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Carlyle vs. Keynes: How Dismal Is My Science?

12:00 AM, Jun 1, 2013 • By IRWIN M. STELZER
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Back to more good news. Consumer confidence is at its highest level in more than five years. Consumers’ appraisal of both current and future conditions are cheerier than they have been since the recession began, and the portion of those surveyed who believe that jobs are hard to get is falling (more on that next week when the latest jobs report is published). Consumers are spending not only on houses and on cars, but on household appliances and the other stuff needed to convert the purchase of a house into the purchase of a home—personal consumption expenditures jumped 3.4 percent in the first quarter. Business spending on equipment (excluding volatile aircraft orders) is also up by 1.2 percent, not great, but enough to prompt Paul Ashworth, an economist at Global Economics in Toronto, to dub the latest report on durable goods sales “another sign that growth is holding up quite well.” Overall, the economy grew at an annual rate of 2.4 percent in the first quarter, not spectacular but well ahead of the 0.4 percent in the final quarter of 2012.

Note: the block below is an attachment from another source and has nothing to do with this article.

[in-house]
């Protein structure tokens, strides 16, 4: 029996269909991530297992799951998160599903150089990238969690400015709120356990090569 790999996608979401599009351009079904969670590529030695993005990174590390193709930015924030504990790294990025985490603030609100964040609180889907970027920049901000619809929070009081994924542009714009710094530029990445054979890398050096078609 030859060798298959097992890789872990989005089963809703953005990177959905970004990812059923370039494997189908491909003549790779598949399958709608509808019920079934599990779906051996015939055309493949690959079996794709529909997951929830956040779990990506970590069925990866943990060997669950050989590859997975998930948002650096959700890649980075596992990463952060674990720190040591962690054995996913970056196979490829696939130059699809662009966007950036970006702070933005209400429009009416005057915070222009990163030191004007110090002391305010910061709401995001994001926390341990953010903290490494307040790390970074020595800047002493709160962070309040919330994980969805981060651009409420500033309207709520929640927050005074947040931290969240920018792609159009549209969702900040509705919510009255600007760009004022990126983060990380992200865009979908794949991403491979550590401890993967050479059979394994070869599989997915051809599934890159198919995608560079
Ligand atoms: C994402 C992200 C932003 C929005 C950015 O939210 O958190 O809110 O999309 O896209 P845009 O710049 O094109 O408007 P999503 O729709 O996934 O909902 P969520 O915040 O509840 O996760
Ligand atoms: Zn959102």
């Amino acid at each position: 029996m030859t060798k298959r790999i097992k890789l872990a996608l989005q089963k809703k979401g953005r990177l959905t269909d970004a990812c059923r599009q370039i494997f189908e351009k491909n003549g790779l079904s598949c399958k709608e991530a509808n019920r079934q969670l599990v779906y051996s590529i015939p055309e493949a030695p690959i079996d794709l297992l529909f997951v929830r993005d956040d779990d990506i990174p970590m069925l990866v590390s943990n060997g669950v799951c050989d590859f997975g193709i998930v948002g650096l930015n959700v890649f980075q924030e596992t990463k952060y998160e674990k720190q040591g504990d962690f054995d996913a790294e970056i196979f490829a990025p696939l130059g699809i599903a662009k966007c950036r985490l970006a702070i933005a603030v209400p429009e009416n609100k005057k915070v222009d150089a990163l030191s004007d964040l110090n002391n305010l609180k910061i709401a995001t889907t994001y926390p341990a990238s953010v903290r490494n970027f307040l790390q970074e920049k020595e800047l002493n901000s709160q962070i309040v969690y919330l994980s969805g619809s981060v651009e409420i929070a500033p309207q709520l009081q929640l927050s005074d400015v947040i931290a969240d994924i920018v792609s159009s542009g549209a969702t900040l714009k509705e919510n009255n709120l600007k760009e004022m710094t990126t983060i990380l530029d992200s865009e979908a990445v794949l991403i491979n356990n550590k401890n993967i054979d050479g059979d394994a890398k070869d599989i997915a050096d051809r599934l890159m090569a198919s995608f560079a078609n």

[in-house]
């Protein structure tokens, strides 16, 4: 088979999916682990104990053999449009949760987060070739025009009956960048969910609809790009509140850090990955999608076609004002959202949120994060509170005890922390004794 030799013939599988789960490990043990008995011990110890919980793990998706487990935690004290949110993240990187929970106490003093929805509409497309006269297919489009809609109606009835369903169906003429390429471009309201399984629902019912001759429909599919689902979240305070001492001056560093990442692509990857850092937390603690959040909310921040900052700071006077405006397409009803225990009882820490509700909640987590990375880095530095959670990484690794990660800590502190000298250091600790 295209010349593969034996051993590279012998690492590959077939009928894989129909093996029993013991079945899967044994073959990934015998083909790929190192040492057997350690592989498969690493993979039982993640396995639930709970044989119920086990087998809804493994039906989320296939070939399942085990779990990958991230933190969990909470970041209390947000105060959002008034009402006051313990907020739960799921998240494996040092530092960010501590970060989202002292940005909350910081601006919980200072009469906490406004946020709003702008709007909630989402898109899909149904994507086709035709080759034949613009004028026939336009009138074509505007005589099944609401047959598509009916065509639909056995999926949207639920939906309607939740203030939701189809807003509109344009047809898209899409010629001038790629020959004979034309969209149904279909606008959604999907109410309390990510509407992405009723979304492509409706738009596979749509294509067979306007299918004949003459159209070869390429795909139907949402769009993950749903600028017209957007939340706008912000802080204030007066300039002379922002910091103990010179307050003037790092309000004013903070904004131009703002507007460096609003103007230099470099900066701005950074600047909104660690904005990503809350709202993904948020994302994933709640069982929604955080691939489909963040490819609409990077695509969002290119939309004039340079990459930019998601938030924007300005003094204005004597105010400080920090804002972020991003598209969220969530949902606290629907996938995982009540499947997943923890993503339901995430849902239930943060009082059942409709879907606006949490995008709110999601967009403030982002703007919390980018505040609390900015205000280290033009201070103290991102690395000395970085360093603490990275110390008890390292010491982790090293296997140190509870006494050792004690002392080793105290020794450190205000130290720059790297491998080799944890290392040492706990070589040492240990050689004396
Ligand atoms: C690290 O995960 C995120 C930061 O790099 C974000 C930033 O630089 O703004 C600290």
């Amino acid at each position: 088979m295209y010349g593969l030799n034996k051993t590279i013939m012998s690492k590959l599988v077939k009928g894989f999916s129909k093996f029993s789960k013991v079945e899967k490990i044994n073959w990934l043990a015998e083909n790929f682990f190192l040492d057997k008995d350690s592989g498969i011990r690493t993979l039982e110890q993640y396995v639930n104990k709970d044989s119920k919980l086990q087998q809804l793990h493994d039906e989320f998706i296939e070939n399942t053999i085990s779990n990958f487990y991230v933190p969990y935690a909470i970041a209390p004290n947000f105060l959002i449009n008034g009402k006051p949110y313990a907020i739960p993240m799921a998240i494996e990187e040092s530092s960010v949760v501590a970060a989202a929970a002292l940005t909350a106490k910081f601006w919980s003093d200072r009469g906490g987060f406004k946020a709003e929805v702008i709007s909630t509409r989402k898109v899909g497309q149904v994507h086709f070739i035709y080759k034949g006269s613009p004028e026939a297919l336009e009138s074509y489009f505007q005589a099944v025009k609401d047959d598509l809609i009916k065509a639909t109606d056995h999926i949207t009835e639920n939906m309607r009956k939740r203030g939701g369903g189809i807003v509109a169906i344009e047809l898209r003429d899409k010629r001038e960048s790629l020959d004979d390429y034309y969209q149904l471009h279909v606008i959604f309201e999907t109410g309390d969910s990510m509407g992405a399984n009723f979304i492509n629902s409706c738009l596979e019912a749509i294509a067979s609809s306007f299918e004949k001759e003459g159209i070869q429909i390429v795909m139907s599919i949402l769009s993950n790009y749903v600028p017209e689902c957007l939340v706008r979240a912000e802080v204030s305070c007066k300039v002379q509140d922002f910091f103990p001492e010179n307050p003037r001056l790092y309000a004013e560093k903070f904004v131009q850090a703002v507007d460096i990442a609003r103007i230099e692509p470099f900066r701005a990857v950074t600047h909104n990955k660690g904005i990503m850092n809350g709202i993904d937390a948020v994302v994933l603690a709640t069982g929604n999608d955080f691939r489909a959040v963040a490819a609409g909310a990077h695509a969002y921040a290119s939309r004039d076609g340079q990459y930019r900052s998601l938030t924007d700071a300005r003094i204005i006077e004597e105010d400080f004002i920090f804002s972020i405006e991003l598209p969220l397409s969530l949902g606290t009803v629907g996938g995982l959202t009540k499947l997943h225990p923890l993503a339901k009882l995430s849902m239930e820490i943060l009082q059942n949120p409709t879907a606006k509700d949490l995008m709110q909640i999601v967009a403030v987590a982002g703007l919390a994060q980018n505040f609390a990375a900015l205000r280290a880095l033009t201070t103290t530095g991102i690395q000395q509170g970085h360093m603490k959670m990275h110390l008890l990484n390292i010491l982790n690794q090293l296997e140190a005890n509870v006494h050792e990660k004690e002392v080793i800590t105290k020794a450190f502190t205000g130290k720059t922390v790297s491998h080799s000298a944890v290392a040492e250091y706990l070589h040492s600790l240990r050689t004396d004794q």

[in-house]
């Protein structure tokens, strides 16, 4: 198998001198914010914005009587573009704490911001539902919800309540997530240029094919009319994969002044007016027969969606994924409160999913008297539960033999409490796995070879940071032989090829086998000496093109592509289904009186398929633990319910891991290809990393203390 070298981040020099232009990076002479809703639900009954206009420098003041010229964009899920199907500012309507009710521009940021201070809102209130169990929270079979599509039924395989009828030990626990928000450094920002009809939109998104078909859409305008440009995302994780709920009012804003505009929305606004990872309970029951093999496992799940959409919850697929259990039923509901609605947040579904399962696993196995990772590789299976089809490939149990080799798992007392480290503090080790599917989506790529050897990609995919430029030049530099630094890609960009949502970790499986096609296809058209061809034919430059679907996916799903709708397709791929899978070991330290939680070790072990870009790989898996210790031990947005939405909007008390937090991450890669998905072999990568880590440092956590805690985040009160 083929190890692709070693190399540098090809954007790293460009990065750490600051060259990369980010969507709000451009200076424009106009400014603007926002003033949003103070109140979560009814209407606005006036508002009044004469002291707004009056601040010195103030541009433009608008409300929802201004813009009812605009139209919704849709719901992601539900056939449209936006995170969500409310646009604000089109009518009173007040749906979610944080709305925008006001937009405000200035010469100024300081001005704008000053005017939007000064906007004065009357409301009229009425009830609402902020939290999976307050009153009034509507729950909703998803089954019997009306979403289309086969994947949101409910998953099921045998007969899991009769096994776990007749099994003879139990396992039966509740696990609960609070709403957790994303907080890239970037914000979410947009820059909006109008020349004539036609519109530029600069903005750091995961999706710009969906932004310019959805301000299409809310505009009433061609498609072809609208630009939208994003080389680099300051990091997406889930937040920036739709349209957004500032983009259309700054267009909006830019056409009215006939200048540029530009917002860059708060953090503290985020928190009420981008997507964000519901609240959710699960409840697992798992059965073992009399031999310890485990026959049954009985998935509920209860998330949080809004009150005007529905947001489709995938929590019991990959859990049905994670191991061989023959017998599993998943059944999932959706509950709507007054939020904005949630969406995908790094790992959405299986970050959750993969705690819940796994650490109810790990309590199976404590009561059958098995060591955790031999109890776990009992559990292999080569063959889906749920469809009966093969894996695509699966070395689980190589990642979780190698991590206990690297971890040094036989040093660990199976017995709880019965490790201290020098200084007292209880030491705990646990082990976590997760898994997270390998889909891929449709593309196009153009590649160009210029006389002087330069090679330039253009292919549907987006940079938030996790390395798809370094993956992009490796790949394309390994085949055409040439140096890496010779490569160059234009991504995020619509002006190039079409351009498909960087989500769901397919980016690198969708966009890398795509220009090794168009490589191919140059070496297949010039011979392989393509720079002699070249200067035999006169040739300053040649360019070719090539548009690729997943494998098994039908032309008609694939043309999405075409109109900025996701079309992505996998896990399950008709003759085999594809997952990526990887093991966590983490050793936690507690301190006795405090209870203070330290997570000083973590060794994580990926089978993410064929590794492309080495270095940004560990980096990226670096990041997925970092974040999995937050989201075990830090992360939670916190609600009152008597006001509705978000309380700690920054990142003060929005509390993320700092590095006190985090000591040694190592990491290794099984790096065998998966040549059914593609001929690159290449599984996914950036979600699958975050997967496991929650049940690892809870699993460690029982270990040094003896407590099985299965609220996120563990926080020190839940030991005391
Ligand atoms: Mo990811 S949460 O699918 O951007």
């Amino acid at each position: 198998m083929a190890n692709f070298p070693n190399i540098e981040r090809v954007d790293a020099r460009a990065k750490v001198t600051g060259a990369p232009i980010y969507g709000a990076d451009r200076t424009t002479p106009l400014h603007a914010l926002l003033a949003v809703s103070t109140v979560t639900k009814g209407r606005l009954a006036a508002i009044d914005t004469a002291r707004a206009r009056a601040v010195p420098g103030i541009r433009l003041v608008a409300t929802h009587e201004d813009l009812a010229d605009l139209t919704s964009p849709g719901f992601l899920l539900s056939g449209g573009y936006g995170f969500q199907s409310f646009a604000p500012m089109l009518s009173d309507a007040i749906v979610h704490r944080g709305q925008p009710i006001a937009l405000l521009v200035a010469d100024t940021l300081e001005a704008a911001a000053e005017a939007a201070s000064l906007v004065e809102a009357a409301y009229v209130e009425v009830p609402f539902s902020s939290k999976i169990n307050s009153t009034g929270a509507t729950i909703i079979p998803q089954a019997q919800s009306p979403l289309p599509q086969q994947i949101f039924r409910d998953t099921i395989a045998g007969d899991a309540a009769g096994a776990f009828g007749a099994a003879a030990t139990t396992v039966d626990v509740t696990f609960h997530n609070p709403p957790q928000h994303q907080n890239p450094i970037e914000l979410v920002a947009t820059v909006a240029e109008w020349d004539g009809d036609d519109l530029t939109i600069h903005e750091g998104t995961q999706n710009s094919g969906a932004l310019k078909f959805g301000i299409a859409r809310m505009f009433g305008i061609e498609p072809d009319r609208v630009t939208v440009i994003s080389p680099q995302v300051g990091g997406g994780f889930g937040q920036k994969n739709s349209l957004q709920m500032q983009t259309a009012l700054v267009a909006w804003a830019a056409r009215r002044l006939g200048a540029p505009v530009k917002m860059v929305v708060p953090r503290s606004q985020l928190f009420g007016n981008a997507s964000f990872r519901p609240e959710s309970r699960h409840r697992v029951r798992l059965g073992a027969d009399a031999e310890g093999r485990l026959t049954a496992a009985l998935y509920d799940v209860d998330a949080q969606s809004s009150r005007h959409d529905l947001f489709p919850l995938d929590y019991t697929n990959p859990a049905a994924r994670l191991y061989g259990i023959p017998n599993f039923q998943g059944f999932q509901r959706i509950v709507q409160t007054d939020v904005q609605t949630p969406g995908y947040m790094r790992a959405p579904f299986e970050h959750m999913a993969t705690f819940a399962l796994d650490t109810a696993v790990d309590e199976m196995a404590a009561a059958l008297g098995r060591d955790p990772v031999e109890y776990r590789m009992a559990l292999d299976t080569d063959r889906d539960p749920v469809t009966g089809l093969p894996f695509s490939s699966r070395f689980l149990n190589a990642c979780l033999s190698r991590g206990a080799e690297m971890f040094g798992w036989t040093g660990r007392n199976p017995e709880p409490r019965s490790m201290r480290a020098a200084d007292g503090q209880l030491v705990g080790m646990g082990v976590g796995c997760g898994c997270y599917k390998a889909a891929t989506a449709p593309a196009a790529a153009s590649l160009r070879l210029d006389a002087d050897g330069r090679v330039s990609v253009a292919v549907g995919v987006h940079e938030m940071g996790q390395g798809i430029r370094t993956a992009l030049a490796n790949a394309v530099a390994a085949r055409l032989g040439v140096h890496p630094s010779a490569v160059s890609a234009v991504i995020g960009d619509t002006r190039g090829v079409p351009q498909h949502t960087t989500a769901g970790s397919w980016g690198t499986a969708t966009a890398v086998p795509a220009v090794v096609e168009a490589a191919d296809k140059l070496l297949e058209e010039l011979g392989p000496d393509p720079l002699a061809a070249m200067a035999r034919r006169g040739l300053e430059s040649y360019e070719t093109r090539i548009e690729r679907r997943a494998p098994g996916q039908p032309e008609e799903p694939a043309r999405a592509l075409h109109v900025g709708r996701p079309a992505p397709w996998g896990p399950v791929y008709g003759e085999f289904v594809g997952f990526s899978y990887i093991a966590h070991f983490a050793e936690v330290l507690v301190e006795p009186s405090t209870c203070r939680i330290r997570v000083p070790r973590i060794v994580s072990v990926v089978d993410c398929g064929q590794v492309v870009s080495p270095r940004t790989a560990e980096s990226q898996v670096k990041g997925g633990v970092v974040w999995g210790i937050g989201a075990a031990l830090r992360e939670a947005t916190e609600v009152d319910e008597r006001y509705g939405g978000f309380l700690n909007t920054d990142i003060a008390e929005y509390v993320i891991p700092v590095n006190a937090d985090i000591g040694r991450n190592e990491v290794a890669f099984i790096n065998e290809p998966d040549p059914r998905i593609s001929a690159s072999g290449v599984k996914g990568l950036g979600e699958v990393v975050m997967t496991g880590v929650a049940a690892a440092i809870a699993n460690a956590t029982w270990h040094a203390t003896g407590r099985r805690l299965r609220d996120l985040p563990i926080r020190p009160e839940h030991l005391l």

But all is far from well in this almost best of all economies, or at least one that is in far better shape than in the recent past. Hear this from the dismal set. The full impact of cuts in government spending is yet to be felt, and we don’t yet know “how well the economy fights through the significant fiscal drag,” warns Bill Dudley, president of the Federal Reserve Bank of New York. Increases in stock prices are far outpacing growth in the real economy and may be headed for a midyear swoon,” suggests AEI economist John Makin. Consumer spending cannot be sustained without a real increase in incomes, which has not yet occurred writes David Wessel, economics editor of The Wall Street Journal. Consumer confidence is a volatile indicator, and consumers often say one thing to pollsters and do another. 

In 1930 John Maynard Keynes characterized the Great Depression as a “nightmare which will pass away with the morning.” Policy might be in “a colossal muddle,” but “we remain capable as before of affording for everyone a high standard of life.” No dismal scientist he, and a reasonable model for others.

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